Online College Courses for Credit

+
Time Management Strategies for Reading

Time Management Strategies for Reading

Rating:
Rating
(0)
Author: Sophia Tutorial
Description:

Differentiate between the various strategies for using your reading time wisely.

(more)
See More
Fast, Free College Credit

Developing Effective Teams

Let's Ride
*No strings attached. This college course is 100% free and is worth 1 semester credit.

46 Sophia partners guarantee credit transfer.

299 Institutions have accepted or given pre-approval for credit transfer.

* The American Council on Education's College Credit Recommendation Service (ACE Credit®) has evaluated and recommended college credit for 33 of Sophia’s online courses. Many different colleges and universities consider ACE CREDIT recommendations in determining the applicability to their course and degree programs.

Tutorial

what's covered
In this lesson, you will learn about several strategies that will help you better manage your time when completing academic reading assignments. Specifically, this lesson will cover:
  1. Scanning
  2. Skimming
  3. SQ3R

1. Scanning

The technique of scanning is a good one to use if you want to get an overview of the text you are reading as a whole— its shape, the focus of each section, the topics or key issues that are dealt with, and so on. In order to scan a piece of text, you should identify key words and phrases which give you clues about its focus.

Scanning is also used to find a particular piece of information or the answer to a specific question. Run your eyes over the text, looking for the piece of information you need.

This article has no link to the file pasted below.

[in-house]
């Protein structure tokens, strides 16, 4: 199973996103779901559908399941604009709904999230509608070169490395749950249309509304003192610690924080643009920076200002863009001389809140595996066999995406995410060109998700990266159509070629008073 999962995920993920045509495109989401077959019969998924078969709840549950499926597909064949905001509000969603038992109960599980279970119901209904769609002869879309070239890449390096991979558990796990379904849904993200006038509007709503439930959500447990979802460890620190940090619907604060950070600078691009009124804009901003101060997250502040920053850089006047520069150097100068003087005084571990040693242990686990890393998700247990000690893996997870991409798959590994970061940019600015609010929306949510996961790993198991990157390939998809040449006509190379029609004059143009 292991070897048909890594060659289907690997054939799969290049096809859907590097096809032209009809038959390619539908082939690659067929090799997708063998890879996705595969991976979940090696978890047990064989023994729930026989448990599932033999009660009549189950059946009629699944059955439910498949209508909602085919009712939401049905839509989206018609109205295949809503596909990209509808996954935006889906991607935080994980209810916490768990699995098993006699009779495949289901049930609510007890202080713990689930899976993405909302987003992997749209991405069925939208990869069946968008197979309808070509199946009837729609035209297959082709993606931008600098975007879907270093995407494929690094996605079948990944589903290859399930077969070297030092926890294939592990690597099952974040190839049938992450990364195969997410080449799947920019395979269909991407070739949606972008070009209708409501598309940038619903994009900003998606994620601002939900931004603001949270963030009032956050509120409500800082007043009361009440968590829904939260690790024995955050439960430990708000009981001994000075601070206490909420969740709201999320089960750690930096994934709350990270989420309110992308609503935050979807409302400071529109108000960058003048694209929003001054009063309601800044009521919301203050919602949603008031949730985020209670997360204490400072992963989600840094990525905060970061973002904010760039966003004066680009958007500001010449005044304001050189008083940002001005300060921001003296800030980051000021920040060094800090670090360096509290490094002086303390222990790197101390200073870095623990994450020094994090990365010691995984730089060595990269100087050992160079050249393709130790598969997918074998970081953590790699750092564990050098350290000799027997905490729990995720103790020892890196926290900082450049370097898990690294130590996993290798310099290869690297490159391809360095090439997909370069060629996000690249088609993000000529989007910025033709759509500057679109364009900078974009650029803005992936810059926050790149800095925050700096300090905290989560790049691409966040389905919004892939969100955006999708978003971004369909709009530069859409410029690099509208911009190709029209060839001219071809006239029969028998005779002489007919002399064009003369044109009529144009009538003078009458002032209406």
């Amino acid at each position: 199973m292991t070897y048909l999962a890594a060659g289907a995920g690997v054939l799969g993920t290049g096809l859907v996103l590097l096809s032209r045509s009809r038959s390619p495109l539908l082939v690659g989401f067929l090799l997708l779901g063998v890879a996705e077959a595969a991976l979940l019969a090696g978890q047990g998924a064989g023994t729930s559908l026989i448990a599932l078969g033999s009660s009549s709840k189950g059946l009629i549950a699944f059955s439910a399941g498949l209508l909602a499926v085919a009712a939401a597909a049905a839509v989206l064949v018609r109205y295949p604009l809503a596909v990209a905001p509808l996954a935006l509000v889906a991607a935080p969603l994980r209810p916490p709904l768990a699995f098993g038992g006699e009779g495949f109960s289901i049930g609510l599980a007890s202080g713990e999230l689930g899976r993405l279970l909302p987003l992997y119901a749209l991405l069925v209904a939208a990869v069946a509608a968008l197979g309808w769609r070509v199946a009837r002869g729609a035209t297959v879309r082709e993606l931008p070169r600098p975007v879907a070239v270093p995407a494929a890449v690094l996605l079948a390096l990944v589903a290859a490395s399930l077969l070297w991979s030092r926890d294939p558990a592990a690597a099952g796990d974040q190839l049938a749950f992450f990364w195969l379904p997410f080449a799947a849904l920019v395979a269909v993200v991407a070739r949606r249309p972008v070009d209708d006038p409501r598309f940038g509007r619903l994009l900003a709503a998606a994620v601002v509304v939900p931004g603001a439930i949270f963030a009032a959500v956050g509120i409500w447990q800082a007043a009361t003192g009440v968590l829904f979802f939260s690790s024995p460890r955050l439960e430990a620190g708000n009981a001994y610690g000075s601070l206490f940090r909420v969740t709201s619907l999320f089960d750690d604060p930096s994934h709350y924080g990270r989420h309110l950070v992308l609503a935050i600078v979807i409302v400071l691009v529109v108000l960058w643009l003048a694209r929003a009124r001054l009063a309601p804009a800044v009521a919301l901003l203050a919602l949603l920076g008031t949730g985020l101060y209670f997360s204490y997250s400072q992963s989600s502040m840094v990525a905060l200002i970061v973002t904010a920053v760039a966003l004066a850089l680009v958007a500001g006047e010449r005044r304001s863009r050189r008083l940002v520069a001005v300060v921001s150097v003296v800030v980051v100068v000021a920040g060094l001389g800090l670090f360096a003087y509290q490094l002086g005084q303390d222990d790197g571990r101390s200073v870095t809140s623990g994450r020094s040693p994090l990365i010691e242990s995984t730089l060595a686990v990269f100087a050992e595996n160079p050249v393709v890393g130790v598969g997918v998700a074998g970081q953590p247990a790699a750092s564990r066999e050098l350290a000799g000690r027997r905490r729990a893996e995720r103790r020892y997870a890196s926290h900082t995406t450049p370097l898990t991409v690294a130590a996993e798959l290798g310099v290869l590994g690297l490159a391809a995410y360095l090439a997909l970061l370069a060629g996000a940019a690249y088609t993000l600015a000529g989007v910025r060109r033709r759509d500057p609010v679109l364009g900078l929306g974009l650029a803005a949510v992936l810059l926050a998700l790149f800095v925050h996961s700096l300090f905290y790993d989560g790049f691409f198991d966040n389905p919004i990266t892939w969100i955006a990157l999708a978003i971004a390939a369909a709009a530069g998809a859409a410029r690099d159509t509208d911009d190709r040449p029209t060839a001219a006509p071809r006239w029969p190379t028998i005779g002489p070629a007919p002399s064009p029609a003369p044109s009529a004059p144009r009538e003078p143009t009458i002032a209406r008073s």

EXAMPLE

If you are looking for a name, you would note capital letters. For a date, you would look for numbers. Vocabulary words may be bolded or italicized.

When you scan for information, you read only what is needed, so don't worry if you notice words or phrases that you don’t understand.

term to know
Scanning
A reading strategy used to identify the focus of a text and locate specific pieces of information by looking for key words or phrases.


2. Skimming

Skimming is used to quickly gather the most important information, or "gist." This strategy helps you cover the text to get some of the main ideas and a general overview of the material. It is what you do first when reading a chapter assignment. You don’t read for details at this point.

Both scanning and skimming help you to understand the big picture of what you’re reading, but scanning is more focused on finding particular information while skimming is broader in scope.

To skim a text, follow these steps.

step by step
  1. Read the first paragraph of the text line by line.
  2. Next, read all the bold print headings, starting at the beginning.
  3. Read the first sentence of every paragraph.
  4. Study any pictures, graphs, charts, and maps.
  5. Finally, read the last paragraph of the text.

While you skim, it's also wise to write down the main ideas and develop a chapter outline.

term to know
Skimming
A reading strategy used to quickly gather the most important ideas from a text by focusing on topic sentences, headings, and visuals.